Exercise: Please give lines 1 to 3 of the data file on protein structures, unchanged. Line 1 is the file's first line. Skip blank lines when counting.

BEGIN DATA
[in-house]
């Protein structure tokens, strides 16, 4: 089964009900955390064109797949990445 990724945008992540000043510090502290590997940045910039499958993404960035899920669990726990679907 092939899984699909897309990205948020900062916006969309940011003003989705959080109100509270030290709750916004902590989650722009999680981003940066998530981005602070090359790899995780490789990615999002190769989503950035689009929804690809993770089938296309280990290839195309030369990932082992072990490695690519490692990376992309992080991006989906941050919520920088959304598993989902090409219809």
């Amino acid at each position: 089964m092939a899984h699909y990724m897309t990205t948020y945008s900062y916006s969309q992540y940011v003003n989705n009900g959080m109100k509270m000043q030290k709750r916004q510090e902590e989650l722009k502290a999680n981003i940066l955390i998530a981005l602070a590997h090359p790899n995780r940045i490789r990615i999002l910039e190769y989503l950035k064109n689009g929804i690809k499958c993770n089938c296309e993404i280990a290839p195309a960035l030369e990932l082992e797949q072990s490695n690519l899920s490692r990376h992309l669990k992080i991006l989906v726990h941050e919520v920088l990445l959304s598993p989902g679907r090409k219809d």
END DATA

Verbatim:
[in-house]
């Protein structure tokens, strides 16, 4: 089964009900955390064109797949990445 990724945008992540000043510090502290590997940045910039499958993404960035899920669990726990679907 092939899984699909897309990205948020900062916006969309940011003003989705959080109100509270030290709750916004902590989650722009999680981003940066998530981005602070090359790899995780490789990615999002190769989503950035689009929804690809993770089938296309280990290839195309030369990932082992072990490695690519490692990376992309992080991006989906941050919520920088959304598993989902090409219809």
């Amino acid at each position: 089964m092939a899984h699909y990724m897309t990205t948020y945008s900062y916006s969309q992540y940011v003003n989705n009900g959080m109100k509270m000043q030290k709750r916004q510090e902590e989650l722009k502290a999680n981003i940066l955390i998530a981005l602070a590997h090359p790899n995780r940045i490789r990615i999002l910039e190769y989503l950035k064109n689009g929804i690809k499958c993770n089938c296309e993404i280990a290839p195309a960035l030369e990932l082992e797949q072990s490695n690519l899920s490692r990376h992309l669990k992080i991006l989906v726990h941050e919520v920088l990445l959304s598993p989902g679907r090409k219809d």